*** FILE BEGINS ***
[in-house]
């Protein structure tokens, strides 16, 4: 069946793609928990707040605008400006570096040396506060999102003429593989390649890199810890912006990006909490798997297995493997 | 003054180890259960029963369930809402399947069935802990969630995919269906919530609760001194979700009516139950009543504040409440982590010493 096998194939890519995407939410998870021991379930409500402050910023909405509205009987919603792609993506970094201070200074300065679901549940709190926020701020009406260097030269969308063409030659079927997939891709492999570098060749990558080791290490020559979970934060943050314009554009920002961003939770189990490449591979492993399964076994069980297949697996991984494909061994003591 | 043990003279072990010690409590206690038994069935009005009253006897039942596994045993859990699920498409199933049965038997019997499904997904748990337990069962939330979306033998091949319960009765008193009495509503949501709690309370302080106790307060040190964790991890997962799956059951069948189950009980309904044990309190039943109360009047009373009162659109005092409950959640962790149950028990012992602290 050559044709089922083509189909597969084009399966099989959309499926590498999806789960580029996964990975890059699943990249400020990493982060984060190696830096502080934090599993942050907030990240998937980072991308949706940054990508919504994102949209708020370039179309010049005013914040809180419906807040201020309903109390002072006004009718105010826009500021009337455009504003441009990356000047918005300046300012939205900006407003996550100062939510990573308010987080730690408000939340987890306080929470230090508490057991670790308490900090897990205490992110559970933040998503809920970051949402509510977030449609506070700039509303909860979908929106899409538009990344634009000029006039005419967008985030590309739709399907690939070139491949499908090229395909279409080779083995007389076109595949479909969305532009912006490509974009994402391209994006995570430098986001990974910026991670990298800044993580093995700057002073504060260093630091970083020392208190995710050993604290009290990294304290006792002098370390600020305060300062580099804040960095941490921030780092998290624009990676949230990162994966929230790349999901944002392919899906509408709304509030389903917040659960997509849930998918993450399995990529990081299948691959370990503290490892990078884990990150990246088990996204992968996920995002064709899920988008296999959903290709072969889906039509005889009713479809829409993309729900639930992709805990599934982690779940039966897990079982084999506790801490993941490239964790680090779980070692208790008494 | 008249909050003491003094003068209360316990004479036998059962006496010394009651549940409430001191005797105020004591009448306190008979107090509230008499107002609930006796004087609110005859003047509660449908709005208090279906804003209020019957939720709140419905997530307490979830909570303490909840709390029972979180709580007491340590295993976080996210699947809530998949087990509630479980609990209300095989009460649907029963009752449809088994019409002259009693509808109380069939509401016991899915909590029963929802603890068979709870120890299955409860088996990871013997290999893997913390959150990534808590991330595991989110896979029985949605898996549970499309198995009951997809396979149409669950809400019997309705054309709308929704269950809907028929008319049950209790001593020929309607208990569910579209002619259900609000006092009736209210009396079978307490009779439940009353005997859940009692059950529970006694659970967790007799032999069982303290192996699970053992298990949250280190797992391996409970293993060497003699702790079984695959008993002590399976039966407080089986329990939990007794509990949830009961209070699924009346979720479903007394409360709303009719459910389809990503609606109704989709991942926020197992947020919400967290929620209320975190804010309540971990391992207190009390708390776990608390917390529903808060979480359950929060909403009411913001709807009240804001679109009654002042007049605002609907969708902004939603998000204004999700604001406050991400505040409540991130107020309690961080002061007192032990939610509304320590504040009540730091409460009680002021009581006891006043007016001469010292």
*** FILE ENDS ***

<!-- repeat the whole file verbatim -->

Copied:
[in-house]
């Protein structure tokens, strides 16, 4: 069946793609928990707040605008400006570096040396506060999102003429593989390649890199810890912006990006909490798997297995493997 | 003054180890259960029963369930809402399947069935802990969630995919269906919530609760001194979700009516139950009543504040409440982590010493 096998194939890519995407939410998870021991379930409500402050910023909405509205009987919603792609993506970094201070200074300065679901549940709190926020701020009406260097030269969308063409030659079927997939891709492999570098060749990558080791290490020559979970934060943050314009554009920002961003939770189990490449591979492993399964076994069980297949697996991984494909061994003591 | 043990003279072990010690409590206690038994069935009005009253006897039942596994045993859990699920498409199933049965038997019997499904997904748990337990069962939330979306033998091949319960009765008193009495509503949501709690309370302080106790307060040190964790991890997962799956059951069948189950009980309904044990309190039943109360009047009373009162659109005092409950959640962790149950028990012992602290 050559044709089922083509189909597969084009399966099989959309499926590498999806789960580029996964990975890059699943990249400020990493982060984060190696830096502080934090599993942050907030990240998937980072991308949706940054990508919504994102949209708020370039179309010049005013914040809180419906807040201020309903109390002072006004009718105010826009500021009337455009504003441009990356000047918005300046300012939205900006407003996550100062939510990573308010987080730690408000939340987890306080929470230090508490057991670790308490900090897990205490992110559970933040998503809920970051949402509510977030449609506070700039509303909860979908929106899409538009990344634009000029006039005419967008985030590309739709399907690939070139491949499908090229395909279409080779083995007389076109595949479909969305532009912006490509974009994402391209994006995570430098986001990974910026991670990298800044993580093995700057002073504060260093630091970083020392208190995710050993604290009290990294304290006792002098370390600020305060300062580099804040960095941490921030780092998290624009990676949230990162994966929230790349999901944002392919899906509408709304509030389903917040659960997509849930998918993450399995990529990081299948691959370990503290490892990078884990990150990246088990996204992968996920995002064709899920988008296999959903290709072969889906039509005889009713479809829409993309729900639930992709805990599934982690779940039966897990079982084999506790801490993941490239964790680090779980070692208790008494 | 008249909050003491003094003068209360316990004479036998059962006496010394009651549940409430001191005797105020004591009448306190008979107090509230008499107002609930006796004087609110005859003047509660449908709005208090279906804003209020019957939720709140419905997530307490979830909570303490909840709390029972979180709580007491340590295993976080996210699947809530998949087990509630479980609990209300095989009460649907029963009752449809088994019409002259009693509808109380069939509401016991899915909590029963929802603890068979709870120890299955409860088996990871013997290999893997913390959150990534808590991330595991989110896979029985949605898996549970499309198995009951997809396979149409669950809400019997309705054309709308929704269950809907028929008319049950209790001593020929309607208990569910579209002619259900609000006092009736209210009396079978307490009779439940009353005997859940009692059950529970006694659970967790007799032999069982303290192996699970053992298990949250280190797992391996409970293993060497003699702790079984695959008993002590399976039966407080089986329990939990007794509990949830009961209070699924009346979720479903007394409360709303009719459910389809990503609606109704989709991942926020197992947020919400967290929620209320975190804010309540971990391992207190009390708390776990608390917390529903808060979480359950929060909403009411913001709807009240804001679109009654002042007049605002609907969708902004939603998000204004999700604001406050991400505040409540991130107020309690961080002061007192032990939610509304320590504040009540730091409460009680002021009581006891006043007016001469010292």